We are taken from a waiting area to a wood-screened soft green carpeted area where dolls’ house-sized trees and intriguing peep-holes in a fence on the far side confront us. The keepers of the special area are busy ironing fallen leaves and clearing-up after the birds and animals (the ecological and environmental messages are conveyed with humour and considerable subtlety).
Then a mysterious box is delivered. Out pops Chester, a wood-mole (alas, I don’t think you’re likely to come across one of these locally). This rod puppet with his smart knitted jumper is adventurous in the extreme and the keepers, again with subtlety, learn to accommodate this and to let him try things out – but with proper safeguards.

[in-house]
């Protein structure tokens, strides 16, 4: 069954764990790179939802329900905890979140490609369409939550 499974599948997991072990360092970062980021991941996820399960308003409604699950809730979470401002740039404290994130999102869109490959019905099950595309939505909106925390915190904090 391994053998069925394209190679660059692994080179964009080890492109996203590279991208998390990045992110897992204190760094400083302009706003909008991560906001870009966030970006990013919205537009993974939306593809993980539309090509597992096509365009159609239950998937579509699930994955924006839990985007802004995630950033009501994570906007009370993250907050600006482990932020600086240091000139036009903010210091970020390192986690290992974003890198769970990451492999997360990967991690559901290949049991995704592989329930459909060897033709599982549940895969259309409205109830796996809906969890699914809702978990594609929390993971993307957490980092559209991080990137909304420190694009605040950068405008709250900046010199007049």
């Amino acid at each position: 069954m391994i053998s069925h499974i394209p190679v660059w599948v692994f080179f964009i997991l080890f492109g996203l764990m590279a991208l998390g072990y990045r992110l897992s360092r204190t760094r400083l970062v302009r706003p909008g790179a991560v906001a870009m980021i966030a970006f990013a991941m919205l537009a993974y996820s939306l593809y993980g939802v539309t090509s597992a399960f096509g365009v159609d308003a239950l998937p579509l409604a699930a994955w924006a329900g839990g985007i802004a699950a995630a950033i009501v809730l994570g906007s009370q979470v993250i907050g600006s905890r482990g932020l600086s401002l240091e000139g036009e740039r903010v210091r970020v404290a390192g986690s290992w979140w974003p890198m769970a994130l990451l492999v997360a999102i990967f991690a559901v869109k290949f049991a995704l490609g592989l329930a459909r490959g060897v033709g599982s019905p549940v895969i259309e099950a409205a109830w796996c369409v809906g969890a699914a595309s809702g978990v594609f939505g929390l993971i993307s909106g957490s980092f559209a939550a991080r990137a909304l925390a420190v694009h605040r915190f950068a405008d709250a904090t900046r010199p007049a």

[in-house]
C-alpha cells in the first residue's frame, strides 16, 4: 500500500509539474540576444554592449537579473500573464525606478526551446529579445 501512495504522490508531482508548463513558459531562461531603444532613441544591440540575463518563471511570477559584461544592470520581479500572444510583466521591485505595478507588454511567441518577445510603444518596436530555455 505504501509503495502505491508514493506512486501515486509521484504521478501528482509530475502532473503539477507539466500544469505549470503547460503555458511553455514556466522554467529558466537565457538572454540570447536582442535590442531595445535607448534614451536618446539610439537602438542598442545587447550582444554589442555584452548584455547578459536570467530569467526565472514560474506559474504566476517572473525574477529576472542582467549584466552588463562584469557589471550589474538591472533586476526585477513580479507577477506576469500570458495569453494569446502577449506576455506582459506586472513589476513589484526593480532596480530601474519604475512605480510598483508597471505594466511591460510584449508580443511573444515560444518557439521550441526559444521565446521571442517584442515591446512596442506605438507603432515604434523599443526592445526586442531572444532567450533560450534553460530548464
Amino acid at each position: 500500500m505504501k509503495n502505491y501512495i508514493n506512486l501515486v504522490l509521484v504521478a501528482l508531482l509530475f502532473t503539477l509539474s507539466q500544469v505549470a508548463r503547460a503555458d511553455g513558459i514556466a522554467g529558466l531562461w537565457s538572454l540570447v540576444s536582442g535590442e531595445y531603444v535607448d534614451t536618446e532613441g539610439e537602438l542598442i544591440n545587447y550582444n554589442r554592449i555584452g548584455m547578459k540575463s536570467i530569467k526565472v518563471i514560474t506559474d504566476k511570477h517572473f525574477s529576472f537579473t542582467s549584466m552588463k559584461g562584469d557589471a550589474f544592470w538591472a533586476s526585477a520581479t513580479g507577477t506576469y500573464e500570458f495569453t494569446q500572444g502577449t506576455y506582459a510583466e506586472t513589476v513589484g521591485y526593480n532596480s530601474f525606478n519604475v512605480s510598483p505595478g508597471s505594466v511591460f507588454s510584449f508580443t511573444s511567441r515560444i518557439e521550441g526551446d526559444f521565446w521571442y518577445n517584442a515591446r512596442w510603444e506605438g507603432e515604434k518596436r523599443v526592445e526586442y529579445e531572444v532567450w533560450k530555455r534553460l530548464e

Amelia Bird (who also designed the show), Philippa Herrick (the composer) and Alex Bird take us through it as seriously as is proper, and convinced their core audience. It looks good – the attention to detail is excellent – and lasts just long enough. Letting the children explore the nest boxes and other hidden places at the end serves to bridge the space between stage and country realities.